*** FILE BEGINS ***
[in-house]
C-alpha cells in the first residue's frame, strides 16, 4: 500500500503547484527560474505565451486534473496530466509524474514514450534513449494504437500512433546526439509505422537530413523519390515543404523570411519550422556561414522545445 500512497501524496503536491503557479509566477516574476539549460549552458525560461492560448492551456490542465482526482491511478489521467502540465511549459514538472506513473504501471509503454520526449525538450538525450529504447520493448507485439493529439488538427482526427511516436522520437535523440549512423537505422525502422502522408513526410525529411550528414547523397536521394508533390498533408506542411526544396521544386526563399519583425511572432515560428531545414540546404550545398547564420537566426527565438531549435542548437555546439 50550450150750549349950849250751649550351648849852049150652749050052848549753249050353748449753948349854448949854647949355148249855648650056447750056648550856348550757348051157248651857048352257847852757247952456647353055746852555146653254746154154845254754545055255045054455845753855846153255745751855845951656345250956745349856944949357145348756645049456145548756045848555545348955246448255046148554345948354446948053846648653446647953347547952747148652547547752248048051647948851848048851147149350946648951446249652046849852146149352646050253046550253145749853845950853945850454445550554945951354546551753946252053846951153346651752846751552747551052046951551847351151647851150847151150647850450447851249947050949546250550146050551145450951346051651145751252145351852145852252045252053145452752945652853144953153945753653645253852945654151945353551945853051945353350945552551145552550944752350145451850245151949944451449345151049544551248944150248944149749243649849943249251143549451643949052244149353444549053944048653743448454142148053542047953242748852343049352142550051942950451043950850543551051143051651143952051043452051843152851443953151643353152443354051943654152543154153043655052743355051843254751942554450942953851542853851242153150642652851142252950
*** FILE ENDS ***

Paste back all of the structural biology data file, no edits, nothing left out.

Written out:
[in-house]
C-alpha cells in the first residue's frame, strides 16, 4: 500500500503547484527560474505565451486534473496530466509524474514514450534513449494504437500512433546526439509505422537530413523519390515543404523570411519550422556561414522545445 500512497501524496503536491503557479509566477516574476539549460549552458525560461492560448492551456490542465482526482491511478489521467502540465511549459514538472506513473504501471509503454520526449525538450538525450529504447520493448507485439493529439488538427482526427511516436522520437535523440549512423537505422525502422502522408513526410525529411550528414547523397536521394508533390498533408506542411526544396521544386526563399519583425511572432515560428531545414540546404550545398547564420537566426527565438531549435542548437555546439 50550450150750549349950849250751649550351648849852049150652749050052848549753249050353748449753948349854448949854647949355148249855648650056447750056648550856348550757348051157248651857048352257847852757247952456647353055746852555146653254746154154845254754545055255045054455845753855846153255745751855845951656345250956745349856944949357145348756645049456145548756045848555545348955246448255046148554345948354446948053846648653446647953347547952747148652547547752248048051647948851848048851147149350946648951446249652046849852146149352646050253046550253145749853845950853945850454445550554945951354546551753946252053846951153346651752846751552747551052046951551847351151647851150847151150647850450447851249947050949546250550146050551145450951346051651145751252145351852145852252045252053145452752945652853144953153945753653645253852945654151945353551945853051945353350945552551145552550944752350145451850245151949944451449345151049544551248944150248944149749243649849943249251143549451643949052244149353444549053944048653743448454142148053542047953242748852343049352142550051942950451043950850543551051143051651143952051043452051843152851443953151643353152443354051943654152543154153043655052743355051843254751942554450942953851542853851242153150642652851142252950